War's End; Cost and Achievements
CANADA AT WAR; A Record of Heroism and Achievement; 1914-1918
By J. Castell Hopkins, F.S.S., F.R.G.S.
"In the last two years of strenuous fighting [the Canadian Corps] has never lost a gun, has never failed to take an objective and has never been driven from an inch of ground once consolidated, while its casualties among the rank and file bear the smallest percentage in proportion to its strength of all the British forces."
During this long struggle the total casualties of the Canadian Corps were 216,146, in which the deaths numbered 57,258 35,684 killed in action, 12,437 died of wounds and 4,057 died of disease, with 5,080 presumed dead or The total of the wounded was 155,830; finally missing. the troops who died in Canada and not included in the total casualties were 2,287. About 2,800 Canadians were taken most of them at St. Julien. prisoners during the War Half as many Canadians died in 1918 of the influenza epidemic as were killed at the Front by the Germans. As to the rest this great little army of the Empire distinguished itself in many ways apart from the courage and fighting skill which their Commander summed up in a cable to J.H. Woods, President of the Canadian Press Association: "In the last two years of strenuous fighting it has never lost a gun, has never failed to take an objective and has never been driven from an inch of ground once consolidated, while its casualties among the rank and file bear the smallest percentage in proportion to its strength of all the British forces." Their initiative was shown in directions which may be briefly summarized (from F.D.L. Smith, Toronto News 10 Sep, 1918) as follows:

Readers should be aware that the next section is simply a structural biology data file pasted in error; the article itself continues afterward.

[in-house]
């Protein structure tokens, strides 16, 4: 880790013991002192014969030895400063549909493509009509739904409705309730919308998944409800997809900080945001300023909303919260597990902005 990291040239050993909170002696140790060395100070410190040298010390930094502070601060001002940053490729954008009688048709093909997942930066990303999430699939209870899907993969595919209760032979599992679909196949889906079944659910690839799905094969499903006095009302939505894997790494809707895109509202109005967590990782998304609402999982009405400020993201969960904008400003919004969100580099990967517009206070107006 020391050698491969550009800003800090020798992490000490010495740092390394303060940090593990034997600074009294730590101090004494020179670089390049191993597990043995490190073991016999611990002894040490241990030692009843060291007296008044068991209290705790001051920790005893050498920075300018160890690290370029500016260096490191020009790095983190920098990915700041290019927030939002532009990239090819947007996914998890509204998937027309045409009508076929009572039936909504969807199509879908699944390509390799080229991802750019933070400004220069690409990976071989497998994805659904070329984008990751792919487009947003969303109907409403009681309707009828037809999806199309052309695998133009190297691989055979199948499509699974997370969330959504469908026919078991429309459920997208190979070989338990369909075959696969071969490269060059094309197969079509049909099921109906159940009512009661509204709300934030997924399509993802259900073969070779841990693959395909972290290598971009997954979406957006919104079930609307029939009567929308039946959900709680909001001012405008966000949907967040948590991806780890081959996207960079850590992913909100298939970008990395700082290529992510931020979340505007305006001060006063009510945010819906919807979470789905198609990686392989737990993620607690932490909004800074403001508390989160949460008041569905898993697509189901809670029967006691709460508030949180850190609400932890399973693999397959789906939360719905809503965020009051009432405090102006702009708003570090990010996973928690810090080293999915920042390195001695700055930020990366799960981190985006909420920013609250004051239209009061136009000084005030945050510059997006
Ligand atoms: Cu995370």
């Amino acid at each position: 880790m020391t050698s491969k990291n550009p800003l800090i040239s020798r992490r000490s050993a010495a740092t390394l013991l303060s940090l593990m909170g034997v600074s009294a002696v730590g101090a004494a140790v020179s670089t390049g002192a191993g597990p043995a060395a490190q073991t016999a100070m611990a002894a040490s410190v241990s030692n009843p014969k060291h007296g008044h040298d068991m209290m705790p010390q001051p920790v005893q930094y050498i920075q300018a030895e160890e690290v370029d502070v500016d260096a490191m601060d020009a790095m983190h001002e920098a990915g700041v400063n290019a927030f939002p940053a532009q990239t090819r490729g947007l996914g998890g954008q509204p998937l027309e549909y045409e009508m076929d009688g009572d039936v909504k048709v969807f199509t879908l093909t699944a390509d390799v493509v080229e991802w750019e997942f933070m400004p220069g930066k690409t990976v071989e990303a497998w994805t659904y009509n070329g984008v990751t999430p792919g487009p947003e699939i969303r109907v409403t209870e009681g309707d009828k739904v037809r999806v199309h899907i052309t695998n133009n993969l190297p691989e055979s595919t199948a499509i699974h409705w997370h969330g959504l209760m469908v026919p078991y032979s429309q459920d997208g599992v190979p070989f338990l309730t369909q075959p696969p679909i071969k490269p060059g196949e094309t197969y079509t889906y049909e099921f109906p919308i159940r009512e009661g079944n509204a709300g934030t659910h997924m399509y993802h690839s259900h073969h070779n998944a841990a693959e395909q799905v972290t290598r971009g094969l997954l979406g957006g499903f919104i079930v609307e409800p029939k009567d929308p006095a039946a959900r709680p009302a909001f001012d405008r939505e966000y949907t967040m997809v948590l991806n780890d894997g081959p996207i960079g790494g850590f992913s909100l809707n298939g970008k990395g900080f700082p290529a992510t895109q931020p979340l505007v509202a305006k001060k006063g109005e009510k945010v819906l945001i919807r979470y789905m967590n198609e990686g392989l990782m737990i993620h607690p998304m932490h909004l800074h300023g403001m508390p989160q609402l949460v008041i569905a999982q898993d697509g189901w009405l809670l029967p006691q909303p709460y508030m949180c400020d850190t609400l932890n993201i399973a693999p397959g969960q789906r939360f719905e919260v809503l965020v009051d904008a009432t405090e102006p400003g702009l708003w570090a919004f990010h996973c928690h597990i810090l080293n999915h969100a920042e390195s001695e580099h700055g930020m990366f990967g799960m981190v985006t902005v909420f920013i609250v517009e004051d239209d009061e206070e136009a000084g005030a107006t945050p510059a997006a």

(1) They were the first to construct light railways behind the firing line, and means of transportation in conveying troops, to use this munitions and supplies to the trenches as well as in carrying wounded to the rear;
(2) they were the first to lay down plank roads in order to carry heavy trucks and guns through the quagmires of Flanders and France;
(3) they were the first to substitute temporary, lightly-constructed waggon roads in place of the permanent highways in favour with the other Allies;
(4) they were the first to originate trench raids for the purpose of breaking the enemy's morale, and obtaining necessary information regarding any opposing enemy forces;
(5) they were the first to organize machine-gun batteries and to use machine guns in indirect fire that is to say, against invisible objects;
(7) they were the first of all the Allied armies to establish a Dental Corps and to introduce a delousing plant to rid the soldiers' clothing of insects.